US bill wants to pass law to prohibit racial discrimination in natural hair

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The animation “Hair Love” thrilled the audience with the story of a girl who tries to get her black power for a special occasion. In just over six minutes, the 2020 Oscar-winning short shows the appreciation of the natural hair of black people.

An appreciation you don’t always see in real life — an elementary school in Georgia, USA, for example, in 2019 hung posters of hairstyles that would not be appropriate, including braids and blacks. To combat this type of prejudice, the Crown Coalition movement defends a law that prohibits racial discrimination against natural hair in workplaces and public schools in the country.

The initiative began in 2018, when the cosmetics multinational Dove joined forces with Joy Collective, a social marketing business founded by Kelly Lawson, to develop an approach aimed at ending hair-related discrimination.

Lawson’s agency then brought together a group of black women (she, Esi Bracey, executive vice president of Dove, Adjoa Asamoah, founder of ABA Consulting, and Orlena Blanchard, director of Joy Collective) and other experts, who wrote what ended. becoming the Crown Act.

The name of the proposal, “crown”, in Portuguese, is also an acronym for Create a Respectful and Open Workplace for Natural Hair.

“For many generations, black people in the US have been subjected to prejudice and discrimination related to their natural hair,” Lawson explains in an email interview with sheet. “Adults were denied employment opportunities, and black children were bullied, ridiculed and retaliated against.”

The coalition includes co-founders Dove, the National Urban League and the Western Center on Law & Poverty, as well as more than 85 community and advocacy organizations.

The first legislation was passed on July 3, 2019 in California. “In a society in which hair has historically been one of many factors that determine […] whether or not a person is a second-class citizen, […] the discrimination of hair that targets hairstyles associated with black people is racial discrimination”, says the text.

The main objective is to prohibit employers and schools from imposing policies that are allegedly neutral on the racial issue, but that end up disproportionately impacting black people.

The measure was introduced by Democratic state senator Holly Mitchell, now Los Angeles County Supervisor. “It’s a fundamental issue of dignity and personal rights,” she said when the rule was passed, according to The New York Times. “There’s something deeply offensive about being told that your hair, in its natural state, is not acceptable at work.”

More and more women have adhered to the hair transition, both white and black, but these end up being discriminated against. According to the 2019 Dove Crown survey, black women in the US are 1.5 times more likely to be dismissed from work because of their hair. The study also pointed out that the natural hair of these professionals is more likely to be seen as unprofessional.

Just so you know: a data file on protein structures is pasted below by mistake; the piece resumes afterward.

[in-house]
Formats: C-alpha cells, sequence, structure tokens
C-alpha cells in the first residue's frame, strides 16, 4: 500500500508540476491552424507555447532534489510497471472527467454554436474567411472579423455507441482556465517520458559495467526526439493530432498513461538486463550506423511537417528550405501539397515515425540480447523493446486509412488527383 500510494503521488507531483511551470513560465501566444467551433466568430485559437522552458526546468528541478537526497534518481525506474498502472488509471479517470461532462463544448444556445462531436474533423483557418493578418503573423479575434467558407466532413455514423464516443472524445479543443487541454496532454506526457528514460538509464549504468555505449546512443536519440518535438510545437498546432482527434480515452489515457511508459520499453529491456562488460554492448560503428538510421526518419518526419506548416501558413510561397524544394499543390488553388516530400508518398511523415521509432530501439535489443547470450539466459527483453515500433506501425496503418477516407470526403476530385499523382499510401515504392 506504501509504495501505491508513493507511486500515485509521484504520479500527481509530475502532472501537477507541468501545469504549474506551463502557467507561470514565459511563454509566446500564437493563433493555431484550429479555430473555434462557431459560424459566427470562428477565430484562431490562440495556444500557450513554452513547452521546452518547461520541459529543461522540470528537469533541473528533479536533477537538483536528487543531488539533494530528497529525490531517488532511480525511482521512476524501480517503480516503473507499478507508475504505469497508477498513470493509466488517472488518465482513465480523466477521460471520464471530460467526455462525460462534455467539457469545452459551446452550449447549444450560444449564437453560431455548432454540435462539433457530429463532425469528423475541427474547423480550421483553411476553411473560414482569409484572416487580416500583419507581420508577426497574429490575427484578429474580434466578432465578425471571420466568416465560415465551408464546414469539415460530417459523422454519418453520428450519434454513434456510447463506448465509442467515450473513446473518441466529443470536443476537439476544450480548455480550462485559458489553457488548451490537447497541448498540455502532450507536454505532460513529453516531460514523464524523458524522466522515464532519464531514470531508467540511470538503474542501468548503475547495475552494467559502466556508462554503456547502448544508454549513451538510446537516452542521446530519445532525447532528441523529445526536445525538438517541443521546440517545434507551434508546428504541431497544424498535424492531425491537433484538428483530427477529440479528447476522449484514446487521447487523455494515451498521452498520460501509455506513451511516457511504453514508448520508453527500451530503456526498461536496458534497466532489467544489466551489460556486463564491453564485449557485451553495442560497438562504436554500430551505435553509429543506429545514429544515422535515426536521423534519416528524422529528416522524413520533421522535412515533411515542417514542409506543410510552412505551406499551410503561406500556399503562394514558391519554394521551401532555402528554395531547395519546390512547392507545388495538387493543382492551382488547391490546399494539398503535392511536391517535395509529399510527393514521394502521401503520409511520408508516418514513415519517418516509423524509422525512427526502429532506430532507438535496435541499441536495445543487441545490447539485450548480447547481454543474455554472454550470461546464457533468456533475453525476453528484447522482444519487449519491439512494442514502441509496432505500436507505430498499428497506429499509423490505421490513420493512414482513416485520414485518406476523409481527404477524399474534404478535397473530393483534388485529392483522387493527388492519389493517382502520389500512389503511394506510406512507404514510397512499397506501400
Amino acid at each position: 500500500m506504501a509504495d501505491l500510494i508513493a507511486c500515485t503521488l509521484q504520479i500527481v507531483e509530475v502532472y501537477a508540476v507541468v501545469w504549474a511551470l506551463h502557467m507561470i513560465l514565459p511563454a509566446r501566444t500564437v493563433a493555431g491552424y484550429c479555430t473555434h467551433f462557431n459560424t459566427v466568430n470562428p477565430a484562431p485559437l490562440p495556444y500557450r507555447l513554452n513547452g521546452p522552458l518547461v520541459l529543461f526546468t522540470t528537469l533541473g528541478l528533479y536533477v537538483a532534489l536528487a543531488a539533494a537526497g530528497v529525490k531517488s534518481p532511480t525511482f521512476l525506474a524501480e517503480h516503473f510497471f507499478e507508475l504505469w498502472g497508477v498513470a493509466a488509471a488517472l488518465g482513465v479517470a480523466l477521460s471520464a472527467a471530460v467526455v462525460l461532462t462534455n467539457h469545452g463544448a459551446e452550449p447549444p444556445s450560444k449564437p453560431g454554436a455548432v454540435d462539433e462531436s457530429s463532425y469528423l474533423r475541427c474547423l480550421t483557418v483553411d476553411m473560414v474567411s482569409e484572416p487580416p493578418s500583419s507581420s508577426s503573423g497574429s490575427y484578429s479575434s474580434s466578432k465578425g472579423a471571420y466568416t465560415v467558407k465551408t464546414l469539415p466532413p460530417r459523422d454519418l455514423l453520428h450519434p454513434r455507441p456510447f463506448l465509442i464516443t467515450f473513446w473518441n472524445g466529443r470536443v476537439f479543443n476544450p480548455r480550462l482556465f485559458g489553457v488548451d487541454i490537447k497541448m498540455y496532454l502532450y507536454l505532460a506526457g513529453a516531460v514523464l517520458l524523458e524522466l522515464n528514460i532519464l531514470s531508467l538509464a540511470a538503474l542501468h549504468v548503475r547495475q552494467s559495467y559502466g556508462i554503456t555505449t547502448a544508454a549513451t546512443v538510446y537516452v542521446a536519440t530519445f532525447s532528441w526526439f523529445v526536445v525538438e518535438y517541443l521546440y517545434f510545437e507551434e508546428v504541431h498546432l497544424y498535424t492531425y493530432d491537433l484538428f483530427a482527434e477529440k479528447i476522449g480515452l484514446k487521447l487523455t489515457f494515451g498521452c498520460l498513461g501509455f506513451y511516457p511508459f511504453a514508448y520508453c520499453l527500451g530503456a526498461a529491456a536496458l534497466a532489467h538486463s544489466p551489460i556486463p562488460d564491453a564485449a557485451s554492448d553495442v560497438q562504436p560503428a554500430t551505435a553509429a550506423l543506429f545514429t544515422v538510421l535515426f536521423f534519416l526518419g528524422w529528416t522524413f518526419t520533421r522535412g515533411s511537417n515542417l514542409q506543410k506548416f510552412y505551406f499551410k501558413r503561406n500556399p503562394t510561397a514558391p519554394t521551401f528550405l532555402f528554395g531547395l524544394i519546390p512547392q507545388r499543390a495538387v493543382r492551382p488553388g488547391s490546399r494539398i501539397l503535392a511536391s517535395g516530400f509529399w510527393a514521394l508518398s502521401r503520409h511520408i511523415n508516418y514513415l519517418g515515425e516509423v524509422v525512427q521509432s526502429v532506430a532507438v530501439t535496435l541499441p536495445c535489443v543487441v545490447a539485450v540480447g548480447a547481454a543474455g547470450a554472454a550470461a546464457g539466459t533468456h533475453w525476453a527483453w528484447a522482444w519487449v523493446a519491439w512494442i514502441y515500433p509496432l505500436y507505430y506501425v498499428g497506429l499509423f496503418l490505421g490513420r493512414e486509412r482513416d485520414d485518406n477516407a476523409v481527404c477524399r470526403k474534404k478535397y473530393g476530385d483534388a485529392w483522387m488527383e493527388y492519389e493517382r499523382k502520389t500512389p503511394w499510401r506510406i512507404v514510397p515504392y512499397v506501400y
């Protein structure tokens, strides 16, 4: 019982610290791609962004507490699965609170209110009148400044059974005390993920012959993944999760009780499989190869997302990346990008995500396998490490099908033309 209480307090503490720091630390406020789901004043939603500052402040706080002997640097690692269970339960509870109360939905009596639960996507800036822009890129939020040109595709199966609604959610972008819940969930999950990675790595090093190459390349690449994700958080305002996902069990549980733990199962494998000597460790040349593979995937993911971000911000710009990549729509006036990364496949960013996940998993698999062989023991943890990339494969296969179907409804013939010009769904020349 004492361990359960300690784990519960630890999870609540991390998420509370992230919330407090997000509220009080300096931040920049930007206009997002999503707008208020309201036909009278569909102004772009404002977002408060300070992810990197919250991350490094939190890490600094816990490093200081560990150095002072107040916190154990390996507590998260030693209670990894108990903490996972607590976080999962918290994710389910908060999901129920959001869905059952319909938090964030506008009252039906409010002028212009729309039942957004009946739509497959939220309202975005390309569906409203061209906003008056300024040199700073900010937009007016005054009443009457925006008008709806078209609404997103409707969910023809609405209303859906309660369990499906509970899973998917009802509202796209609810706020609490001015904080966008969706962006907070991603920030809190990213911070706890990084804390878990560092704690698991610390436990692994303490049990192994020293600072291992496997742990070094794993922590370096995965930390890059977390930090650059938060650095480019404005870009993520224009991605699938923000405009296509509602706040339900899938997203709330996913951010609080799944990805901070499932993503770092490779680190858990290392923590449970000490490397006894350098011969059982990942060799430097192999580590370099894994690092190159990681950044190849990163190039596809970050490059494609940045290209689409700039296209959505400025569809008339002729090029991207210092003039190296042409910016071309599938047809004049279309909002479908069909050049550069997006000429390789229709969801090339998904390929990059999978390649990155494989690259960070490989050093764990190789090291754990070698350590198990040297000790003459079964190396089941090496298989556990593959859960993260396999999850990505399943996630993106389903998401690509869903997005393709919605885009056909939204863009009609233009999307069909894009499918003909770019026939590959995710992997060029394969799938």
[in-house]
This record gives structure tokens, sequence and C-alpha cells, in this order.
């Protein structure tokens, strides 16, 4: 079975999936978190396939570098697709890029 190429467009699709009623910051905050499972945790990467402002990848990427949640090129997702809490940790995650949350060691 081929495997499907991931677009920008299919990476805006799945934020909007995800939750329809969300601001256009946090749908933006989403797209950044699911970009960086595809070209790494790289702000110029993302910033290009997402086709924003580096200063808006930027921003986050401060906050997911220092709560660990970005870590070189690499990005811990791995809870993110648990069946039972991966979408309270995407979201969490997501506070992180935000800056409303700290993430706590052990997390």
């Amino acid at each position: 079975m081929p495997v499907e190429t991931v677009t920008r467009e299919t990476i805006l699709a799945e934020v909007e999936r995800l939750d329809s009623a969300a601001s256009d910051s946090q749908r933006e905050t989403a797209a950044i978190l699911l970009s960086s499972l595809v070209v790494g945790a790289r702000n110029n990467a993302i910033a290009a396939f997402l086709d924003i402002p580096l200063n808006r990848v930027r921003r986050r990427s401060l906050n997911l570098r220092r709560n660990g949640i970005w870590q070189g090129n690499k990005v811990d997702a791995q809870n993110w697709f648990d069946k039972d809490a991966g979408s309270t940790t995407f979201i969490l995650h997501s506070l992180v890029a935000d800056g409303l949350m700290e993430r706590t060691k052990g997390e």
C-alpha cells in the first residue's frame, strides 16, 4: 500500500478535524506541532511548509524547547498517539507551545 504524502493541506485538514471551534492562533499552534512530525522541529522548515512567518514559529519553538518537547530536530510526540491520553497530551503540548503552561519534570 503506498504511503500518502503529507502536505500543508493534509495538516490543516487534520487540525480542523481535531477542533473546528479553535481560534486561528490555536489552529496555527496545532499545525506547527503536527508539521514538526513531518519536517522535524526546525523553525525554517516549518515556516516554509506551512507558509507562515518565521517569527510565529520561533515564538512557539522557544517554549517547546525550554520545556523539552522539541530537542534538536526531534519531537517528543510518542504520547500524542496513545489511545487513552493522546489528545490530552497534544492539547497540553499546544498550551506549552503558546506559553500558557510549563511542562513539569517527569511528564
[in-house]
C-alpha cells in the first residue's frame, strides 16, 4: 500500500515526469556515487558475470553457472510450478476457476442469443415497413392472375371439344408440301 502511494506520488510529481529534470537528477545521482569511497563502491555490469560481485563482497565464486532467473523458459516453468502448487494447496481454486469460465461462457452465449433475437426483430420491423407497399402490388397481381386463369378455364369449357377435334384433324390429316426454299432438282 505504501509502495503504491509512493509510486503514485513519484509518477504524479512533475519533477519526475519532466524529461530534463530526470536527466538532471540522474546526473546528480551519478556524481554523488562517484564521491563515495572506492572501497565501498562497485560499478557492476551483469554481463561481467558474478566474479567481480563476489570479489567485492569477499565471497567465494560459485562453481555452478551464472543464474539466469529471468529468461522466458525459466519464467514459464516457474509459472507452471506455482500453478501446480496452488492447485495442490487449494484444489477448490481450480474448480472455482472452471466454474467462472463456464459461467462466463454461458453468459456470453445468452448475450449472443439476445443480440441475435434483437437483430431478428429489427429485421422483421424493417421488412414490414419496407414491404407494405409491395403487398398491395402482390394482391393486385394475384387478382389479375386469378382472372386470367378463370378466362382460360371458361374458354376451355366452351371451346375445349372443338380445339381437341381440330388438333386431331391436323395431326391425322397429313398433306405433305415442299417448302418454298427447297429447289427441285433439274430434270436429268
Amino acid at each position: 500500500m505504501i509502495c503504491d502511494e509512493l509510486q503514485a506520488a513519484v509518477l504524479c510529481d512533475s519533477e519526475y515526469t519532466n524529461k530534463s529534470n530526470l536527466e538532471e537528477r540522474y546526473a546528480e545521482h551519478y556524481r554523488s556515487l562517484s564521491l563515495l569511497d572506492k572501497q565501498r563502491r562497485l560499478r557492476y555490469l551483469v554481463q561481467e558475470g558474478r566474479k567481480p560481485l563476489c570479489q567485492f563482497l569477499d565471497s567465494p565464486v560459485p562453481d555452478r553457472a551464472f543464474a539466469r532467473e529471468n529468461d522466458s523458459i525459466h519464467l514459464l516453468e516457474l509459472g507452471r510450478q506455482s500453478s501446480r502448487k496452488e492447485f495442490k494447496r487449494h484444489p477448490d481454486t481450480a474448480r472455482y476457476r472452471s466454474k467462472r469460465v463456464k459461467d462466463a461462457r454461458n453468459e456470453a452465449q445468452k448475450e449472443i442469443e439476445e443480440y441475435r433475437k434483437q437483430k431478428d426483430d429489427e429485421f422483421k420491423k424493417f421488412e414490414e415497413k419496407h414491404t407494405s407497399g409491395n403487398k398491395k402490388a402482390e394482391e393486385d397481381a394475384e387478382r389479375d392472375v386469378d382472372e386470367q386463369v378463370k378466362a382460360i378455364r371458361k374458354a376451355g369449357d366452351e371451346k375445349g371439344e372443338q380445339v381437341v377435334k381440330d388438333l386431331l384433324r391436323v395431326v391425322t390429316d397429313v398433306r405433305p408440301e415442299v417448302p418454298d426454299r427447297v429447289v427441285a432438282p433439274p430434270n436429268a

The survey heard 2,000 Americans, 1,000 white and 1,000 black, aged 25 to 64 years.

Since California legislation, 13 other states and 34 more municipalities have passed the Crown Act or similar laws. In New Jersey, the bill that updated the anti-discrimination law was passed a year after a young man was forced to cut his dreadlocks or drop out of a school wrestling tournament he was participating in.

In the state, a first violation can result in a fine of up to US$ 10 thousand (R$ 55.5 thousand, in the most recent quotation), while a second one, within five years, raises the value to US$ 25 thousand (R$ 138, 4 thousand) and a third in seven years means a penalty of up to US$ 50 thousand (R$ 276.8 thousand).

Co-founders of the coalition understand that the mere existence of legislation will not change people’s discrimination, but “[a lei] means you provide a cool resource [contra o preconceito]”, argued Orlena Blanchard to the American magazine Ebony.

For colleague Adjoa Asamoah, the work is more than a cool piece. “It’s the representation of what we can collectively do and how we have to prohibit what hurts black people,” the executive told the publication. “We can’t just wait for people to realize they’ve been wrong with us.”

But as the movement advances in five states that are considering the implementation of the Crown Act, another 24 have already rejected it. For Lawson, part of the resistance is linked to the fact that many people do not believe that hair could be an issue that needs legal protection.

“There is still a great need to educate the general public about the socioeconomic impact of hair-related racial discrimination so that more people advocate and support the need for legislation to end this form of systemic racism,” says the co-founder to sheet.

At the federal level, the law was approved in September 2020 in the Chamber and forwarded to the Senate. Since there has been a change in the legislature since then, the bill was reintroduced in both Houses in March.

“My biggest hope is that it becomes federal law,” Mitchell told Ebony. “Part of this per-state strategy also builds an energy to help Congress understand that it needs to follow the program — or be left behind.”

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